Rockstar games are the only open-world games that suffer from this though. There are no missions in The Witcher 3 or Horizon: Zero Dawn that require you to travel to a specific place in order to meet up with someone, only to then travel to another location with that character in tow. Most open-world games cut that fat. You also don't receive a 'mission failed' by accidentally bumping into an NPC. That's the first thing that happened to me after I was out of the intro snow section; I ran my carriage over a dude on horse back and got an instant mission failure because attention from the law wasn't allowed.

Rockstar really doesn't know how to organically merge its open-world and linear story elements so it just completely seperates them. While other open-world games allow you to drop the main story mission at almost any time to go do something else and pick it up again when you wish, Rockstar just slaps you on the wrist and says 'NO, you do this now, and you do it exactly how we want you to.' Not even Naughty Dog games are that linear. I certainly can't remember the last time I saw a 'mission failed' screen in one of their games that wasn't just a 'game over, cuz you're dead'.

Every quest I've played in The Witcher 3 (about 60 hours so far) is scripted too. The Bloody Baron for a good example of something that was supposedly a high point (narratively sure, but not by any other measure) jumps around a lot but you're still ultimately waiting for the drunk dude to follow you down to the target area and there's no way to avoid it. And there is no shortage of exposition to sit through in most missions while you're doing nothing other than literally standing there waiting for the next move.

I had more of a problem following missions in Horizon. Sometimes I wouldn't even know it ended let alone what I did to break it. The nonlinear design is admirable on one hand, but on the other it's still tied to story-driven gameplay, which in a sense makes it more confusing. Sure you can complete it in a number of ways but to what advantage in terms of the narrative? It still ultimately boils down to a scripted end-game sequence, which I personally couldn't be bothered to pay much attention to. Maybe it was the subject matter too, but I had a tough time recalling the finer details outside of the main arc, and didn't connect with any of the characters because there was so little logical flow. It's like they were trying for a blend of Souls-like and traditional storytelling but each approach was made weaker as a result.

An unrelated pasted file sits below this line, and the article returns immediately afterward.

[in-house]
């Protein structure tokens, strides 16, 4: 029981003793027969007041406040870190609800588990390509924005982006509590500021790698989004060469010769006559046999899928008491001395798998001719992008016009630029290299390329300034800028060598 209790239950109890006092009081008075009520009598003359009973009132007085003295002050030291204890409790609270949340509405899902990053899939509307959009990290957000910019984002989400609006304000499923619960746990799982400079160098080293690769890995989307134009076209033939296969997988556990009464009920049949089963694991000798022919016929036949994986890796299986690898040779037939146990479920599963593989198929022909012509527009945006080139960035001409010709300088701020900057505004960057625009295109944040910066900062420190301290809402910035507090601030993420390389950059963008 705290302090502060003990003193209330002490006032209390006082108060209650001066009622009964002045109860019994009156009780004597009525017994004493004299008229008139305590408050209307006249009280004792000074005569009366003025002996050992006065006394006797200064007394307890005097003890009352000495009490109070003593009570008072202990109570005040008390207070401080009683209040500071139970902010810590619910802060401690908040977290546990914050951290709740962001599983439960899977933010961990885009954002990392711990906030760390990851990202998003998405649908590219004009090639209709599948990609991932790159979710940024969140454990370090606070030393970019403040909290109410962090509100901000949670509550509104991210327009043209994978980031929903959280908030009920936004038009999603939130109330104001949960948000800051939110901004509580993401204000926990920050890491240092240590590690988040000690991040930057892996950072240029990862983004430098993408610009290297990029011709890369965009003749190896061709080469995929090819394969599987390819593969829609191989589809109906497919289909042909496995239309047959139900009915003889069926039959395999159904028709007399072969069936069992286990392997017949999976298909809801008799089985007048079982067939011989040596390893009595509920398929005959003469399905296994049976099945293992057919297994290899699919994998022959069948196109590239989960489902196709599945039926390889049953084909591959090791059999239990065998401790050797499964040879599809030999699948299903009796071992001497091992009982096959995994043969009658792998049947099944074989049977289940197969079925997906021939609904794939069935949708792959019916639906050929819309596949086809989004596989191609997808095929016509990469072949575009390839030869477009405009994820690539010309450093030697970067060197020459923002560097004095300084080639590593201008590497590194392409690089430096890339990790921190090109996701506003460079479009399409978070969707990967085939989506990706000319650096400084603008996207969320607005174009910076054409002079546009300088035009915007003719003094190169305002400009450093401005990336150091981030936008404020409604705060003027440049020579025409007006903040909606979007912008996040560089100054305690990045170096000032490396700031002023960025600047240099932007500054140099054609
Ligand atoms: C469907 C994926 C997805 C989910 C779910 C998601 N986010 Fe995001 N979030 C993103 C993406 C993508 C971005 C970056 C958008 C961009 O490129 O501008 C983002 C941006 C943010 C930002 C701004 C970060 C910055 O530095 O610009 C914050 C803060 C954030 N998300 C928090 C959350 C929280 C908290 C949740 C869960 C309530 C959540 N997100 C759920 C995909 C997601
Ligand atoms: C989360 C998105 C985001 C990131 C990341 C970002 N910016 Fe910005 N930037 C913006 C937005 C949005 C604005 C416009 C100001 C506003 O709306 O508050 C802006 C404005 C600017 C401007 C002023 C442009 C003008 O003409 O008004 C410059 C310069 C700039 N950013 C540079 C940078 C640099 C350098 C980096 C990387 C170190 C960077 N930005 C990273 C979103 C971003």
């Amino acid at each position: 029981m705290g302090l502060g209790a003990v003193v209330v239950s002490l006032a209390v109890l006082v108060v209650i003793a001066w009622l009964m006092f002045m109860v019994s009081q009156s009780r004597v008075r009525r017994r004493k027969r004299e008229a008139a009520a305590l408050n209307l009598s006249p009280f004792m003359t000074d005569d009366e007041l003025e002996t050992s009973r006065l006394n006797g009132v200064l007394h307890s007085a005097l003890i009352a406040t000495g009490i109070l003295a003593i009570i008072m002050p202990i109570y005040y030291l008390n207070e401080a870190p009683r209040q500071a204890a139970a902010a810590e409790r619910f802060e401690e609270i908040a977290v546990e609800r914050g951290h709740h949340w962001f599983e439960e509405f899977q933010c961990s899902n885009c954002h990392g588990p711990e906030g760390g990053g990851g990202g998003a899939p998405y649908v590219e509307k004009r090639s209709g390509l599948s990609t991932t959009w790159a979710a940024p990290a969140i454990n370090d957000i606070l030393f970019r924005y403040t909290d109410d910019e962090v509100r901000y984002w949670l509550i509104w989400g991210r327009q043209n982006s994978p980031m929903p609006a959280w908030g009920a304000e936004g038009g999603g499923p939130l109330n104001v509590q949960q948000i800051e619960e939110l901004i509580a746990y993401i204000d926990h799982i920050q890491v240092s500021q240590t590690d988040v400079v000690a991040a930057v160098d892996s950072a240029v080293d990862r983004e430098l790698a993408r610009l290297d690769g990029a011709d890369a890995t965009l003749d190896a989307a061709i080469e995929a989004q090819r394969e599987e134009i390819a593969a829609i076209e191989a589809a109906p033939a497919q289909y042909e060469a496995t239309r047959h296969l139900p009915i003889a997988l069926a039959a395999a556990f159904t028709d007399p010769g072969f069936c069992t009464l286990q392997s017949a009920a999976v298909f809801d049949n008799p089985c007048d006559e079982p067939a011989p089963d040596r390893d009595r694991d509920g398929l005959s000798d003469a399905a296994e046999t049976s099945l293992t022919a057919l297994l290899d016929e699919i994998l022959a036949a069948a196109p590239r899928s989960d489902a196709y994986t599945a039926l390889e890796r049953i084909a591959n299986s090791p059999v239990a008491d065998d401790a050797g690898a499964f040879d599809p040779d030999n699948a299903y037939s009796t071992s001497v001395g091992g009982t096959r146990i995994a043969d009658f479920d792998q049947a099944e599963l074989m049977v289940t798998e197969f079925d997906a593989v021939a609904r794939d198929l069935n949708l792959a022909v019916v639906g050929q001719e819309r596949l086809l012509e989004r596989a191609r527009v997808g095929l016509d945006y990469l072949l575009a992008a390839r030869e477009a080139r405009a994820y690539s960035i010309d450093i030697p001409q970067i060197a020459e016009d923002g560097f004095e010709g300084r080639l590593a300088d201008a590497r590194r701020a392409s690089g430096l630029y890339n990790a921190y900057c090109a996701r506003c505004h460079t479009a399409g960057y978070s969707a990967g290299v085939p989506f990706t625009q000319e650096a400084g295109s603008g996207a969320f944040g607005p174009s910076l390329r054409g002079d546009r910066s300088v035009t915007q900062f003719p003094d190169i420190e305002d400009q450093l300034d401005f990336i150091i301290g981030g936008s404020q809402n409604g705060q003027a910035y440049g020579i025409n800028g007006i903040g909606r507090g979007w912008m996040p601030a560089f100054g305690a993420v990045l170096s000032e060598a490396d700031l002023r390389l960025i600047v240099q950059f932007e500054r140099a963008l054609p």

I personally haven't been bothered much by mission structure in RDR2, because they're unmistakably deliberate, designed for easy replayability and have fair checkpoints assigned. The only problem I've run into was when I wanted to finish looting bodies but had to follow someone to avoid a failure. RDR2 is an easier critical target because the story structure is so rigid vs the rest of the free roam content, but that's more a testament to how much game there is beyond it than either TW3 or Horizon; budget be damned. I can only clear so many monster nests, bandit camps or holographic puzzles before it starts getting tedious. I haven't hit that plateau in RDR2 yet after about twice as many hours because I'm still finding or doing something new.

I've been playing for a few hours now and I'm in the second chapter and if what the game has been so far is anything to go by, this is the real shit. I don't think there's been a game that has captivated me as quickly as Death Stranding in a long time. Not only are the cutscenes impeccably directed and acted, not only are the stark, Scandinavian landscapes breathtakingly beautiful, not only does it have what's probably the most unique approach to a post apocalyptic setting I've ever seen, it manages to present all of these things mostly without having to fall back on overdone mechanical action game clich?s. I haven't fired a single shot or thrown a single punch so far on my way to Port Knot City. It really feels like being on a sort of pilgrimage, there's this almost mythical sense of pathos to it that makes being a courier feel heroic.

No, I'm not sure if the game is gonna manage to keep its gameplay fresh all the way throughout, so far it has been able to present me with interesting challenges and interesting environments and, of course, interesting story developments at a fairly consistent rate but I hope that doesn't mean that all of its setpieces are front loaded and it's gonna devolve MGS V style busywork somewhere along the line. But so far, this thing is fucking brilliant.